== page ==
Kris’s take on his identity is that;
‘In the early stages of my career I was super aware of my impairment being visible, and this had a big effect on how I interacted with the audience. In an attempt to cope with my anxiety about my appearance, my earliest performances were very combative, and I was known for being angsty and aggressive as a performer. I feel very differently about that now; I have found a space where I can enjoy the individualism that comes with my impairment. I no longer feel combative or threatened by audiences’.
In relation to Gibson’s identity model; Kris experienced stage two – Realization, in the early stages of his career but has now accepted his identity and experienced stage three – acceptance, giving him a positive outlook on his identity as a disabled artist.
Throughout Much Taboo About Nothing show I intended to tie each act together with the use of humour in the hope of showing that disability is not a bad thing and you really can laugh about disability. As Baum (1998) states; ‘a healthy attribute of any human, disabled or not, is the ability to laugh at themselves and their unique circumstances. So throughout the show there were elements of stand-up comedy around the experiences I have encountered with regards to my life and my disabilities. It was important that the message was that the audience laugh with me and about disability, and not at me. This constructive humour creates positive environments where people support each other, promote self-esteem and create mutually beneficial connections (Baum, 1998).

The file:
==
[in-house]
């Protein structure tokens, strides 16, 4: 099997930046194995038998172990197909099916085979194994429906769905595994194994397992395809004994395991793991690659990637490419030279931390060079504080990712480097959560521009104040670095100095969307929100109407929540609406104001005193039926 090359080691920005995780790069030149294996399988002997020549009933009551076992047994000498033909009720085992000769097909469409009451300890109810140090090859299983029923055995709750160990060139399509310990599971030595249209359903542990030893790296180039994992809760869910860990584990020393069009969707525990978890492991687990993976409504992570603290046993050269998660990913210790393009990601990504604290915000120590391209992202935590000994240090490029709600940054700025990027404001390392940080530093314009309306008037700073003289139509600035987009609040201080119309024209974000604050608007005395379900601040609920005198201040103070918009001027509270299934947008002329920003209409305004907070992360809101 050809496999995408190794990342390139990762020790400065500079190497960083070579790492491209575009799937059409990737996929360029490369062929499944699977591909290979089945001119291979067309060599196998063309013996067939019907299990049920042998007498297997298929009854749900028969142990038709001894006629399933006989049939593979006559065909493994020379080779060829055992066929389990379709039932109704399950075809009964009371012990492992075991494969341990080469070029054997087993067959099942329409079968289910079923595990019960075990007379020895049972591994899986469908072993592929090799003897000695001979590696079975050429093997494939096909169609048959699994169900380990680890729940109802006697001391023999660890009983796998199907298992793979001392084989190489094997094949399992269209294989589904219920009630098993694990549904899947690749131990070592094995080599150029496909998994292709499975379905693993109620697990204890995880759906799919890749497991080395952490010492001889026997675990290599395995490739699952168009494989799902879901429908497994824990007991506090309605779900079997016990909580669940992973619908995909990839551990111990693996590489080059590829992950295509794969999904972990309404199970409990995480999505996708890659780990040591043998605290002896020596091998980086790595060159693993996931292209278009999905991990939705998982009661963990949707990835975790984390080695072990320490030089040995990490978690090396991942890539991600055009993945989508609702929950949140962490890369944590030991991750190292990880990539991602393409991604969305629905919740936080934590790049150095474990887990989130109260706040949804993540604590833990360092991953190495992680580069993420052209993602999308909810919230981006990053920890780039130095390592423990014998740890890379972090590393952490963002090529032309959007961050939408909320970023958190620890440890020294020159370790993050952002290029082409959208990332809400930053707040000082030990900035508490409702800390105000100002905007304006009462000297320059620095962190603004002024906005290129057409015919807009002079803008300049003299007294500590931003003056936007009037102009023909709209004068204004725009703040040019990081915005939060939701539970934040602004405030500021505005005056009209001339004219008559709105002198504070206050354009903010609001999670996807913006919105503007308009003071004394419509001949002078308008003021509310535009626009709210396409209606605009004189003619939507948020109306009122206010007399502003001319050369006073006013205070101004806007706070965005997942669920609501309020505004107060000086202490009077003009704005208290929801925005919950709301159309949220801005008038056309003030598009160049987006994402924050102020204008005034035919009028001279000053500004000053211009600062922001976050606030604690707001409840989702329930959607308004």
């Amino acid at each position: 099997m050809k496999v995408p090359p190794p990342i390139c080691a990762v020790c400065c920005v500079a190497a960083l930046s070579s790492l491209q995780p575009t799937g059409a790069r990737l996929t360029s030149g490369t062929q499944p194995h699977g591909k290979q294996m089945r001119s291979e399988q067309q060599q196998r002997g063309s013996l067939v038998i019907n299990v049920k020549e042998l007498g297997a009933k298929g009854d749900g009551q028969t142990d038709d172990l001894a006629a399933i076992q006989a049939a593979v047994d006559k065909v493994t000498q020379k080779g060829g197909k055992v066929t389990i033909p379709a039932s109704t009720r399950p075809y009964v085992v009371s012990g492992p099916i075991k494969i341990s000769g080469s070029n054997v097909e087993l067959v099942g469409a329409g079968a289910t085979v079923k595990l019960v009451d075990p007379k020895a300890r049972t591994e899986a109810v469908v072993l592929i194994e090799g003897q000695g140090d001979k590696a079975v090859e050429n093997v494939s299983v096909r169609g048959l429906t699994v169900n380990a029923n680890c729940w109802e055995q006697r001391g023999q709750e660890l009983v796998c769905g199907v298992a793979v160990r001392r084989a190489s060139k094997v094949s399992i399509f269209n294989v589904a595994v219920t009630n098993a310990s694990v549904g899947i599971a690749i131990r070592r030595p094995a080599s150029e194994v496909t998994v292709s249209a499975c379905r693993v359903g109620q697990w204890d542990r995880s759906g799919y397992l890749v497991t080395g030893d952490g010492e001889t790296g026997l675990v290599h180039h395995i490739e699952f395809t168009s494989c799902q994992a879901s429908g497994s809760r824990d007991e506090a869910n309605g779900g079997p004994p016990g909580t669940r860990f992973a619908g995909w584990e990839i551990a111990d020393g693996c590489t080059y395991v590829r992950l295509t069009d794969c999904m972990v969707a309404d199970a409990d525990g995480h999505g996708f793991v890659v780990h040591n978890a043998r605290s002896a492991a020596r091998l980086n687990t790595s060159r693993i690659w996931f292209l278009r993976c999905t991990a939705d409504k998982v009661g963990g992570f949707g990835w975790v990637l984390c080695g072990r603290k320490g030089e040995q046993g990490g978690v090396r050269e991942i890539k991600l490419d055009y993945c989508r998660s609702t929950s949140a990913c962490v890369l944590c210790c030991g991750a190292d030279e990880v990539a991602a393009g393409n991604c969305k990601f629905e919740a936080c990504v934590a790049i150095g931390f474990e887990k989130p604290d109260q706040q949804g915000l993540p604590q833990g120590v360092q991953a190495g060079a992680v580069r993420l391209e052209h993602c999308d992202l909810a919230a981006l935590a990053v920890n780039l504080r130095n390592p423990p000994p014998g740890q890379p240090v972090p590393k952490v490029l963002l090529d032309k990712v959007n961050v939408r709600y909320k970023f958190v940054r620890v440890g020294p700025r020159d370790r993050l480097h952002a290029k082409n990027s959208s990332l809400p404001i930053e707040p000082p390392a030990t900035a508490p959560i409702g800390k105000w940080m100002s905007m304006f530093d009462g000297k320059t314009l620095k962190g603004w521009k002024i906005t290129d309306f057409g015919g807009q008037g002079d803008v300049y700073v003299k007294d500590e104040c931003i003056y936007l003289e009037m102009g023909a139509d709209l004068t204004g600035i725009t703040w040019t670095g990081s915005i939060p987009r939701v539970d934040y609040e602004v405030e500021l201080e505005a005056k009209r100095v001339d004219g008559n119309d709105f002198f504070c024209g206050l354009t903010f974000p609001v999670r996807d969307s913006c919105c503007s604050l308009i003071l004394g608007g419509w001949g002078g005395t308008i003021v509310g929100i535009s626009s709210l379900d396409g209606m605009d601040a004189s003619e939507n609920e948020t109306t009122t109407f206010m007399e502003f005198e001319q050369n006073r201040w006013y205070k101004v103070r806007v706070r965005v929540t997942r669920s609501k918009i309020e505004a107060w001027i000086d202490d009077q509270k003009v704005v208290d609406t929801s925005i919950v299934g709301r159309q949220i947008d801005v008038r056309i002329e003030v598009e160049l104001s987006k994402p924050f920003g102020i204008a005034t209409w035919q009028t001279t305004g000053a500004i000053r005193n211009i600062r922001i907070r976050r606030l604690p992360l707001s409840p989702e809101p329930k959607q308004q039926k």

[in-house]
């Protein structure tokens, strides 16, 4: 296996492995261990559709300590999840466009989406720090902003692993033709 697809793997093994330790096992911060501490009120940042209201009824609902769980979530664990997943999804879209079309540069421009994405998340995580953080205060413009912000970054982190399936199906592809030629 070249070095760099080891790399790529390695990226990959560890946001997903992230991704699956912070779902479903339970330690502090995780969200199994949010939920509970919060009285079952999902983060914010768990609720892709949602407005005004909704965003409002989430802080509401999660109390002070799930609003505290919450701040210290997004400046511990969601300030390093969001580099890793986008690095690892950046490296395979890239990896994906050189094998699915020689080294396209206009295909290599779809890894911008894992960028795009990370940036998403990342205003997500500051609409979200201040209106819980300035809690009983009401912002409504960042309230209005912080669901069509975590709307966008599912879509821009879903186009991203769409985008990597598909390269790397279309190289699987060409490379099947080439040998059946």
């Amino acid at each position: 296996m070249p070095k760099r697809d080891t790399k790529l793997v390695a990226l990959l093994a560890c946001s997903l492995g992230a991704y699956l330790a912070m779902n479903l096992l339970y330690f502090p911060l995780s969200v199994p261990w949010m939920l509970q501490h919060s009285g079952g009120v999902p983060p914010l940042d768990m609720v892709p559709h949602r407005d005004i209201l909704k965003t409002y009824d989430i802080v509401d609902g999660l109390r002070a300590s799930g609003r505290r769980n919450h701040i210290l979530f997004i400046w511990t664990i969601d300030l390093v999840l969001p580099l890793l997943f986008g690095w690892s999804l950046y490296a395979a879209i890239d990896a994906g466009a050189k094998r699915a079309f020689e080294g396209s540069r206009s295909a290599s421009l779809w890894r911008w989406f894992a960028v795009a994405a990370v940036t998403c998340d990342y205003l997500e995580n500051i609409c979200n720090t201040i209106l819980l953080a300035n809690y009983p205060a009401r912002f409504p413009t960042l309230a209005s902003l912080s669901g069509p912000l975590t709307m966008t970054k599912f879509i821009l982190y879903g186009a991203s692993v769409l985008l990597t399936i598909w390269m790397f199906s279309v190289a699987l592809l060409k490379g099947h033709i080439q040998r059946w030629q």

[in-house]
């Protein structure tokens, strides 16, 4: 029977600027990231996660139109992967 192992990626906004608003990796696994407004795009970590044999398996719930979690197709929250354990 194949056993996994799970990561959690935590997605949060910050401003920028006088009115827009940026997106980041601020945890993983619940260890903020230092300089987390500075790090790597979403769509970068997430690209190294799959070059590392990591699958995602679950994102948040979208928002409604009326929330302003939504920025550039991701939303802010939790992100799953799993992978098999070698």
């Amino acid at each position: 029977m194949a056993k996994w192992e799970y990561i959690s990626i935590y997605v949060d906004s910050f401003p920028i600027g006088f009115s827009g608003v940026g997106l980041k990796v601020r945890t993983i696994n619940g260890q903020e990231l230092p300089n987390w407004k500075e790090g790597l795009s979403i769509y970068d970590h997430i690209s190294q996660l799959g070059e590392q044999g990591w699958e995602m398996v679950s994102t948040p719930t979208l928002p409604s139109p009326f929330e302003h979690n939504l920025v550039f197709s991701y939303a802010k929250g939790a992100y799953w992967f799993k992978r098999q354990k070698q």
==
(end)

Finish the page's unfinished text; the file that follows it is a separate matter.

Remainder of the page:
My work and practice has derived from a community music perspective and education. This has given me an insight into the many ways that music can help benefit people of all ages, abilities and in a wide range of contexts. Although there is no clear definition of what community music is or does, this lack of definition can be a benefit to its ever evolving community of practice (Lave and Wenger, 1991). Dave Camlin (2016) suggests ‘that we might view the diversity of CM practice - and the dissensus surrounding such practice - as one of CM’s defining characteristics’.
This notion of dissensus can relate to the field of music and disability that my work predominantly stems from because; ‘as a concept it helps us to make space for new voices which widen not just our discourse but also our community of practitioners and practice’ (Camlin, 2016). Despite the many barriers that musicians with disabilities face throughout the music industry and sector, one main concept prevails; the notion of our abilities and musical skills. As Hadley (2014) states; ‘in a performance situation, in particular a social performance situation, a disabled person is an unconscious-become-conscious performer with the capacity to intervene in – confirm, challenge or change – social ideas about bodies, bodily differences, identities and the dominant order of things’ (p.182). Therefore, musicians with disabilities have the right to creative expression and can show their talents, similar to the Paralympic movement where disabled athletes have shown that they can become professional athletes in their own right. Within the music (and disability) field; ‘it’s important that new members of our community of practice feel that there is room for them and their musicality, however it happens to manifest’ (Camlin, 2016).
The performance and overall project has allowed a sense of solidarity as a group but also individuals to know that our work is just as important and beneficial as those without disabilities, and we can continue to develop the scene for more talented musicians with disabilities to be in the spotlight.